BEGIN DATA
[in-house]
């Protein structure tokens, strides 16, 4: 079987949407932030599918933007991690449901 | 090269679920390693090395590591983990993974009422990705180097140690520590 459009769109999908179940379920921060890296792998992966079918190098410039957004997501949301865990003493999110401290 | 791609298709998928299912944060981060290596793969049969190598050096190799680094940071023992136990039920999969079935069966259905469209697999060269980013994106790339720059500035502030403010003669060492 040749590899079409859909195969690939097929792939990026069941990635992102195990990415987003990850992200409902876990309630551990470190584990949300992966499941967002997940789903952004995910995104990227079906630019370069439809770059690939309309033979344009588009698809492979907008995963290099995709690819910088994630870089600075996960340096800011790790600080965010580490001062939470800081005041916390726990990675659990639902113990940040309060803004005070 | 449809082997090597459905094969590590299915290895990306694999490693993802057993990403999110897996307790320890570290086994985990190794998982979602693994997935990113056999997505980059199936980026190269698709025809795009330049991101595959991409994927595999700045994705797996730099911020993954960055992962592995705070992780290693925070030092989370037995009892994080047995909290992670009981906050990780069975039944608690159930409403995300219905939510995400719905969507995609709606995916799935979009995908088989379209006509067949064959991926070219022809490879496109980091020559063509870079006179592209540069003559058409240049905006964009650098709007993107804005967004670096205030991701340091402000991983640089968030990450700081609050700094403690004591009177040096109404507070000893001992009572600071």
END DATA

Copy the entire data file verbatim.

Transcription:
[in-house]
């Protein structure tokens, strides 16, 4: 079987949407932030599918933007991690449901 | 090269679920390693090395590591983990993974009422990705180097140690520590 459009769109999908179940379920921060890296792998992966079918190098410039957004997501949301865990003493999110401290 | 791609298709998928299912944060981060290596793969049969190598050096190799680094940071023992136990039920999969079935069966259905469209697999060269980013994106790339720059500035502030403010003669060492 040749590899079409859909195969690939097929792939990026069941990635992102195990990415987003990850992200409902876990309630551990470190584990949300992966499941967002997940789903952004995910995104990227079906630019370069439809770059690939309309033979344009588009698809492979907008995963290099995709690819910088994630870089600075996960340096800011790790600080965010580490001062939470800081005041916390726990990675659990639902113990940040309060803004005070 | 449809082997090597459905094969590590299915290895990306694999490693993802057993990403999110897996307790320890570290086994985990190794998982979602693994997935990113056999997505980059199936980026190269698709025809795009330049991101595959991409994927595999700045994705797996730099911020993954960055992962592995705070992780290693925070030092989370037995009892994080047995909290992670009981906050990780069975039944608690159930409403995300219905939510995400719905969507995609709606995916799935979009995908088989379209006509067949064959991926070219022809490879496109980091020559063509870079006179592209540069003559058409240049905006964009650098709007993107804005967004670096205030991701340091402000991983640089968030990450700081609050700094403690004591009177040096109404507070000893001992009572600071």